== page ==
Near Chintamani Kar Bird Sanctuary, Narendrapur. 10 kms south of Kolkata city. 88° 22' 20" E; 22° 26' 50" N
Date and time of sighting: Single observation on 1st April 2007, 9.11 am to 9.23 am.
Number of birds sighted: One.
Observation: Blyth's Reed sized (13-14 cm) warbler seen feeding on tall bamboo at Narendrapur, 10 kms south of Kolkata city. While feeding it constantly fanned its tail, a behaviour which initially attracted our attention to the bird. The movement of the bird was fantail like, the bird seemed to slide/glide from one feeding point to another. Bird did not call even once in 12 minutes.
Observed by: Sumit K. Sen, Bhaskar Das, Anjan and Aranya Gupta
Key identification features: The bird has been identified with the help of hand-held species images and notes appearing in the
Oriental Bird Club Image Gallery.
Identification points include:
1. Size (estimated at 13 cms)
2. Unstreaked rich olive-brown upperparts (image and field observation).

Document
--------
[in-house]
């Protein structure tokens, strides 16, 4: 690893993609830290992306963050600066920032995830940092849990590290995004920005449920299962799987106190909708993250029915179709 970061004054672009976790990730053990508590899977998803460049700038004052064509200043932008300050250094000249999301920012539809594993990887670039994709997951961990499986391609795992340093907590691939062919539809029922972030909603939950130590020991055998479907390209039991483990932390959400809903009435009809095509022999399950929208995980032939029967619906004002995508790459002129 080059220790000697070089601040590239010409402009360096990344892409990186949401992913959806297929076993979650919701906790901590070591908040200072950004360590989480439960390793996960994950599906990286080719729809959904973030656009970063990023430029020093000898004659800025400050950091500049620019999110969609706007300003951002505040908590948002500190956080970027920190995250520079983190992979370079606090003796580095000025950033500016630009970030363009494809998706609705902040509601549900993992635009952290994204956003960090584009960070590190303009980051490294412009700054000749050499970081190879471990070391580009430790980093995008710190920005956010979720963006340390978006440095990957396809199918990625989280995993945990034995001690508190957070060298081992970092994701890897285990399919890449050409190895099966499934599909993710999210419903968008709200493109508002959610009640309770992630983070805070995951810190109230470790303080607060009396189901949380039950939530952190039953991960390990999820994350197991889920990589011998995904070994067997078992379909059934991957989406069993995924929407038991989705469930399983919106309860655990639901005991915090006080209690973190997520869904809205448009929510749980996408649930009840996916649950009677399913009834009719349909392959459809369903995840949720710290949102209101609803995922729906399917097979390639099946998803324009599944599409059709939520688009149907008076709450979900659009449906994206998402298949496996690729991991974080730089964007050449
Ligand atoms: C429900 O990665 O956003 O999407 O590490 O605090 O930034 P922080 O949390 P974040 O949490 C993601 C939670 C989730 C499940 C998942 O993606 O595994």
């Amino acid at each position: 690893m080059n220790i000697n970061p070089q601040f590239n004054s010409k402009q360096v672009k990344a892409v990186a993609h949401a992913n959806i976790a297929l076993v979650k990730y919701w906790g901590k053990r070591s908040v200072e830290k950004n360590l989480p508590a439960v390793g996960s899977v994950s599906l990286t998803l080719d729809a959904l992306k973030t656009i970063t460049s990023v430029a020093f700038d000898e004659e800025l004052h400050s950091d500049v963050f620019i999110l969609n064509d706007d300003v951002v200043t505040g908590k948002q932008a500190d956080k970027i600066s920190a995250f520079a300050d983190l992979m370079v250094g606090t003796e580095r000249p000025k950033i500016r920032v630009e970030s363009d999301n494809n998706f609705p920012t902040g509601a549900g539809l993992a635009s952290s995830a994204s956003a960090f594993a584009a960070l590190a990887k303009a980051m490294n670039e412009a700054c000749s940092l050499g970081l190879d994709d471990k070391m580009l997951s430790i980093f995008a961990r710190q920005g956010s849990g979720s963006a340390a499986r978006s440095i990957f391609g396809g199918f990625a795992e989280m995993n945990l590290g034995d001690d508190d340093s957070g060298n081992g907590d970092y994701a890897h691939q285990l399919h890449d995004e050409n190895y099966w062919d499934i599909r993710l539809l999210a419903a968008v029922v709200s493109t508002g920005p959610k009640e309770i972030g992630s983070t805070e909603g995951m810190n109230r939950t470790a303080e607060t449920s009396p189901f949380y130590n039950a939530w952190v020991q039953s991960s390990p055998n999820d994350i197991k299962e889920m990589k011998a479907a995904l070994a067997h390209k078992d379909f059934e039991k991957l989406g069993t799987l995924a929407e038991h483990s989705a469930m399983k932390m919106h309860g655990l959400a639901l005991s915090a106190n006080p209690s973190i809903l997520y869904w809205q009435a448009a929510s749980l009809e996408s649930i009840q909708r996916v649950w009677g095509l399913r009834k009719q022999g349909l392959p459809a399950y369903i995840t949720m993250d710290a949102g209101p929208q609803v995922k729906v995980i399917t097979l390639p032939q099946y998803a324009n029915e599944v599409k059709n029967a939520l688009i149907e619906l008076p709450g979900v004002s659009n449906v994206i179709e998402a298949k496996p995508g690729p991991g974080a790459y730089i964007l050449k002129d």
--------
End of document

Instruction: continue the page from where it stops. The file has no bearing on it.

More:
4. Long large bill with entirely pale lower mandible and blackish upper mandible
5. Short whitish supercilium ending at the back of the eye, whitish crescent below the eye, short blackish line behind and before the eye.
6. Creamy underparts tinged with buff/brown on breast, flanks and undertail coverts.
7. Exterior tail feathers shorter than central ones. All tail feathers pointed.
8. Short wings making the tail appear relatively long.
9. Olive brown legs.
The absence of a descriptive photograph of the upperparts does not allow us to comment on the diagnostic parts of the wings.
Identification: Identified from images with the help of inputs from Philip D. Round, Stephen Rumsey, David Pearson, Staffan Bensch, Bill Harvey, and Krys Kazmierczak. Identification has been confirmed by the Bombay Natural History Society.
Earlier Indian records: A single specimen was collected in the Sutlej Valley near Rampur, Himachal Pradesh, India in November 1867. Another specimen from India has been discovered among the collection of Blyth's Reed Warbler (Acrocephalus dumetorum) skins at the Natural History Museum at Tring in the U.K.
A live specimen has been trapped by Philip D. Round in March 2006 in Thailand.
2. Philip D. Round at OBI
3. Pamela C. Rasmussen: Birds of South Asia, The Ripley Guide
5. Stray Feathers-III (p 405)